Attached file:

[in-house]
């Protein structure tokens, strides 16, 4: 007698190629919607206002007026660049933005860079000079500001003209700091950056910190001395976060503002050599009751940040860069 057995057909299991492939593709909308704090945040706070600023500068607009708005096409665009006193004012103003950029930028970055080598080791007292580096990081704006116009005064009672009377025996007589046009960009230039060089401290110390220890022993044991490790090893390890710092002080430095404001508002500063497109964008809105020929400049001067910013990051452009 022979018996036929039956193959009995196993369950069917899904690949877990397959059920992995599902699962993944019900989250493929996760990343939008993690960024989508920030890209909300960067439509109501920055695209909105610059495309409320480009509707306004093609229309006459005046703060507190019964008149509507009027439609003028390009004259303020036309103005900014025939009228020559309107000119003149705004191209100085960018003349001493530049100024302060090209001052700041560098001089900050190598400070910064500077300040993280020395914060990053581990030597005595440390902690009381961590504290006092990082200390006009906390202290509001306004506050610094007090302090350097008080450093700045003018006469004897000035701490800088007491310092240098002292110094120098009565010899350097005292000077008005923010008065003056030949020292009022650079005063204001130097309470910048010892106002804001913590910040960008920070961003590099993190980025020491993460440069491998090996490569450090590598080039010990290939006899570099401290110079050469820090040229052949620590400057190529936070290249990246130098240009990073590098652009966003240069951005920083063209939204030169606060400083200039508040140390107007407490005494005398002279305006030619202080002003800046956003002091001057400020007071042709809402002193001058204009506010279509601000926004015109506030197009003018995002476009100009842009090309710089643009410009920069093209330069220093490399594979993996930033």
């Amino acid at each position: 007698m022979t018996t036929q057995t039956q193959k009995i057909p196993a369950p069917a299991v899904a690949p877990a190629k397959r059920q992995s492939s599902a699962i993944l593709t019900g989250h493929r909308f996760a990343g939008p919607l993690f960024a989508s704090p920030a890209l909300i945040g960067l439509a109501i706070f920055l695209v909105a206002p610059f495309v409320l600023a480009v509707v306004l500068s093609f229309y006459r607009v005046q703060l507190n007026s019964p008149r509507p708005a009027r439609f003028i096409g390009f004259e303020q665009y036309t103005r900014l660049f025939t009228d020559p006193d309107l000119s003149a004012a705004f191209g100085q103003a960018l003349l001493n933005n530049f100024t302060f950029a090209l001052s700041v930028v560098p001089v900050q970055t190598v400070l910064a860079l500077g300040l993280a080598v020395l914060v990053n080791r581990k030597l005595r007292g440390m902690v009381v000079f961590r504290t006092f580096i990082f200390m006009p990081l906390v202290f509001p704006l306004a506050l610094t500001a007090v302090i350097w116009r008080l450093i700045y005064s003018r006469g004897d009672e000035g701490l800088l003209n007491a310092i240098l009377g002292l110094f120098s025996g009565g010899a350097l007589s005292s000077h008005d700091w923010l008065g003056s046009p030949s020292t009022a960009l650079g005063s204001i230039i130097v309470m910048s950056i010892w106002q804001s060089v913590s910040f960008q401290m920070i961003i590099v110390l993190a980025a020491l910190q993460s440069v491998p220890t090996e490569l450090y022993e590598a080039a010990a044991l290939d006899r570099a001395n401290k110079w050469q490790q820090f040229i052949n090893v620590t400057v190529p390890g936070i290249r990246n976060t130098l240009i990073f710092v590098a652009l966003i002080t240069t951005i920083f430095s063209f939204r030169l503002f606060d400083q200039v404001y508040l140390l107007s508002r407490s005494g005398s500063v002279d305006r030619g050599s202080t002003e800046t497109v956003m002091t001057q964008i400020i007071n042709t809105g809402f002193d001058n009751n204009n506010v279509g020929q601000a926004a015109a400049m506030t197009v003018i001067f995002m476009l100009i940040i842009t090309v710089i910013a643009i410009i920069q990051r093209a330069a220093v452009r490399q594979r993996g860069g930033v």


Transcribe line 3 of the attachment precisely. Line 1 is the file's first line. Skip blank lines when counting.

């Amino acid at each position: 007698m022979t018996t036929q057995t039956q193959k009995i057909p196993a369950p069917a299991v899904a690949p877990a190629k397959r059920q992995s492939s599902a699962i993944l593709t019900g989250h493929r909308f996760a990343g939008p919607l993690f960024a989508s704090p920030a890209l909300i945040g960067l439509a109501i706070f920055l695209v909105a206002p610059f495309v409320l600023a480009v509707v306004l500068s093609f229309y006459r607009v005046q703060l507190n007026s019964p008149r509507p708005a009027r439609f003028i096409g390009f004259e303020q665009y036309t103005r900014l660049f025939t009228d020559p006193d309107l000119s003149a004012a705004f191209g100085q103003a960018l003349l001493n933005n530049f100024t302060f950029a090209l001052s700041v930028v560098p001089v900050q970055t190598v400070l910064a860079l500077g300040l993280a080598v020395l914060v990053n080791r581990k030597l005595r007292g440390m902690v009381v000079f961590r504290t006092f580096i990082f200390m006009p990081l906390v202290f509001p704006l306004a506050l610094t500001a007090v302090i350097w116009r008080l450093i700045y005064s003018r006469g004897d009672e000035g701490l800088l003209n007491a310092i240098l009377g002292l110094f120098s025996g009565g010899a350097l007589s005292s000077h008005d700091w923010l008065g003056s046009p030949s020292t009022a960009l650079g005063s204001i230039i130097v309470m910048s950056i010892w106002q804001s060089v913590s910040f960008q401290m920070i961003i590099v110390l993190a980025a020491l910190q993460s440069v491998p220890t090996e490569l450090y022993e590598a080039a010990a044991l290939d006899r570099a001395n401290k110079w050469q490790q820090f040229i052949n090893v620590t400057v190529p390890g936070i290249r990246n976060t130098l240009i990073f710092v590098a652009l966003i002080t240069t951005i920083f430095s063209f939204r030169l503002f606060d400083q200039v404001y508040l140390l107007s508002r407490s005494g005398s500063v002279d305006r030619g050599s202080t002003e800046t497109v956003m002091t001057q964008i400020i007071n042709t809105g809402f002193d001058n009751n204009n506010v279509g020929q601000a926004a015109a400049m506030t197009v003018i001067f995002m476009l100009i940040i842009t090309v710089i910013a643009i410009i920069q990051r093209a330069a220093v452009r490399q594979r993996g860069g930033v």